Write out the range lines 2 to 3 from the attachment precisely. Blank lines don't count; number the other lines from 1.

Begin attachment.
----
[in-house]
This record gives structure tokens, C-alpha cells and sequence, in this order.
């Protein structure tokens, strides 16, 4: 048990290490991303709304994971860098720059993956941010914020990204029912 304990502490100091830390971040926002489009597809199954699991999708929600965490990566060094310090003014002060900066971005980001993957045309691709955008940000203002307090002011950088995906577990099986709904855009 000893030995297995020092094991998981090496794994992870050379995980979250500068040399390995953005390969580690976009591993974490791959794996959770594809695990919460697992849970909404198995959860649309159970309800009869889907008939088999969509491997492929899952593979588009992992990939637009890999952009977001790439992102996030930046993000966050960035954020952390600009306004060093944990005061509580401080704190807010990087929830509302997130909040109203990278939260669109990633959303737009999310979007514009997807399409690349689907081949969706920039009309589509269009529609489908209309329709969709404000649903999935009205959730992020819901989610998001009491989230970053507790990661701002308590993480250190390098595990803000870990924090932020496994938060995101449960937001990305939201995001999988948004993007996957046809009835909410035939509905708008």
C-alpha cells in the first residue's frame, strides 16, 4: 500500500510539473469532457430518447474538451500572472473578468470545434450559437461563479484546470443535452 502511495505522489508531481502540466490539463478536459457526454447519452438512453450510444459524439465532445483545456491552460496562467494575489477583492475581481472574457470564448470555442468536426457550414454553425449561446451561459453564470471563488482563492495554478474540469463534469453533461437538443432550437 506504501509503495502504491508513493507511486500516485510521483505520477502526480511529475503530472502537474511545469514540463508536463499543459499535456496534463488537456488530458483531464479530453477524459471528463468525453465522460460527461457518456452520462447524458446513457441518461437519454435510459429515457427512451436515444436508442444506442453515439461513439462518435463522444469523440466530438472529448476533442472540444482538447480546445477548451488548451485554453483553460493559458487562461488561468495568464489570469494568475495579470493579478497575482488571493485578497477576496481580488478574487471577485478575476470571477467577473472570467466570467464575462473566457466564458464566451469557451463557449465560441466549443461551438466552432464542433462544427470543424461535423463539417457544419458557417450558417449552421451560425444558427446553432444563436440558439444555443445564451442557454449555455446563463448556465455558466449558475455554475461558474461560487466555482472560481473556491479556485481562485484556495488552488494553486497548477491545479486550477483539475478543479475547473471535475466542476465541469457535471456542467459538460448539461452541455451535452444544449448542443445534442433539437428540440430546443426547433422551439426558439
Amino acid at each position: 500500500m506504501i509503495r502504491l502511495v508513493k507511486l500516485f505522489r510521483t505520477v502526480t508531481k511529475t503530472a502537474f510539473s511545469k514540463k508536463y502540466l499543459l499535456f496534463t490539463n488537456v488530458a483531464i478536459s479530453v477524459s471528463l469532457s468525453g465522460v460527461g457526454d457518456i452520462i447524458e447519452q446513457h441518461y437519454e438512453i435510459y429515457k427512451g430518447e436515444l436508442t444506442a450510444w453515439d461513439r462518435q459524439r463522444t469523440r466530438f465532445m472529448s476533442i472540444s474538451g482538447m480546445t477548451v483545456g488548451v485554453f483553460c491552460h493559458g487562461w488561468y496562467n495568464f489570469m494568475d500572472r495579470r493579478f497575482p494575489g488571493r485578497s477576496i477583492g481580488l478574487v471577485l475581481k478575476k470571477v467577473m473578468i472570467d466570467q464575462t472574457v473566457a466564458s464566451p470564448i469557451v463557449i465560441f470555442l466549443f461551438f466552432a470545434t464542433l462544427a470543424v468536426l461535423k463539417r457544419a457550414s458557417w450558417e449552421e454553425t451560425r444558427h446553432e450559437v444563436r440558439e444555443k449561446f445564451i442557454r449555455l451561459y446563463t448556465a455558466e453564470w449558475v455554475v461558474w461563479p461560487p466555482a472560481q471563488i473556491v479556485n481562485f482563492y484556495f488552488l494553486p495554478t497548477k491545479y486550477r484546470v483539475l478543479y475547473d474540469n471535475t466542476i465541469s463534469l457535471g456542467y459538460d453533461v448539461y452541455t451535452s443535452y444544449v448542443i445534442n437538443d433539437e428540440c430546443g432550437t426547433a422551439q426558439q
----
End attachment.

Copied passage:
This record gives structure tokens, C-alpha cells and sequence, in this order.
């Protein structure tokens, strides 16, 4: 048990290490991303709304994971860098720059993956941010914020990204029912 304990502490100091830390971040926002489009597809199954699991999708929600965490990566060094310090003014002060900066971005980001993957045309691709955008940000203002307090002011950088995906577990099986709904855009 000893030995297995020092094991998981090496794994992870050379995980979250500068040399390995953005390969580690976009591993974490791959794996959770594809695990919460697992849970909404198995959860649309159970309800009869889907008939088999969509491997492929899952593979588009992992990939637009890999952009977001790439992102996030930046993000966050960035954020952390600009306004060093944990005061509580401080704190807010990087929830509302997130909040109203990278939260669109990633959303737009999310979007514009997807399409690349689907081949969706920039009309589509269009529609489908209309329709969709404000649903999935009205959730992020819901989610998001009491989230970053507790990661701002308590993480250190390098595990803000870990924090932020496994938060995101449960937001990305939201995001999988948004993007996957046809009835909410035939509905708008």